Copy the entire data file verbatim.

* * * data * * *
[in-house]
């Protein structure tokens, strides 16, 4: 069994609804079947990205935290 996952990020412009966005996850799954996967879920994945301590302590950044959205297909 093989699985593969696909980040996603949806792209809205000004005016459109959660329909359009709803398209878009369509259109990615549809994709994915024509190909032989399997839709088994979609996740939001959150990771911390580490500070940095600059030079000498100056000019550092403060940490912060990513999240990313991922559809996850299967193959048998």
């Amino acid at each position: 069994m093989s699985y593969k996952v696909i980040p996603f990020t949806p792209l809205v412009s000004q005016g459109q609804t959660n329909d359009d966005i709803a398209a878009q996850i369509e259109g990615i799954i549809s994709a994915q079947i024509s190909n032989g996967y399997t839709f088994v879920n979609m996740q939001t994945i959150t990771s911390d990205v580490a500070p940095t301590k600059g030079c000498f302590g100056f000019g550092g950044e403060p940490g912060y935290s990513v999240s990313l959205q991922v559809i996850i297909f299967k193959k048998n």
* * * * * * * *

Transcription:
[in-house]
């Protein structure tokens, strides 16, 4: 069994609804079947990205935290 996952990020412009966005996850799954996967879920994945301590302590950044959205297909 093989699985593969696909980040996603949806792209809205000004005016459109959660329909359009709803398209878009369509259109990615549809994709994915024509190909032989399997839709088994979609996740939001959150990771911390580490500070940095600059030079000498100056000019550092403060940490912060990513999240990313991922559809996850299967193959048998």
């Amino acid at each position: 069994m093989s699985y593969k996952v696909i980040p996603f990020t949806p792209l809205v412009s000004q005016g459109q609804t959660n329909d359009d966005i709803a398209a878009q996850i369509e259109g990615i799954i549809s994709a994915q079947i024509s190909n032989g996967y399997t839709f088994v879920n979609m996740q939001t994945i959150t990771s911390d990205v580490a500070p940095t301590k600059g030079c000498f302590g100056f000019g550092g950044e403060p940490g912060y935290s990513v999240s990313l959205q991922v559809i996850i297909f299967k193959k048998n």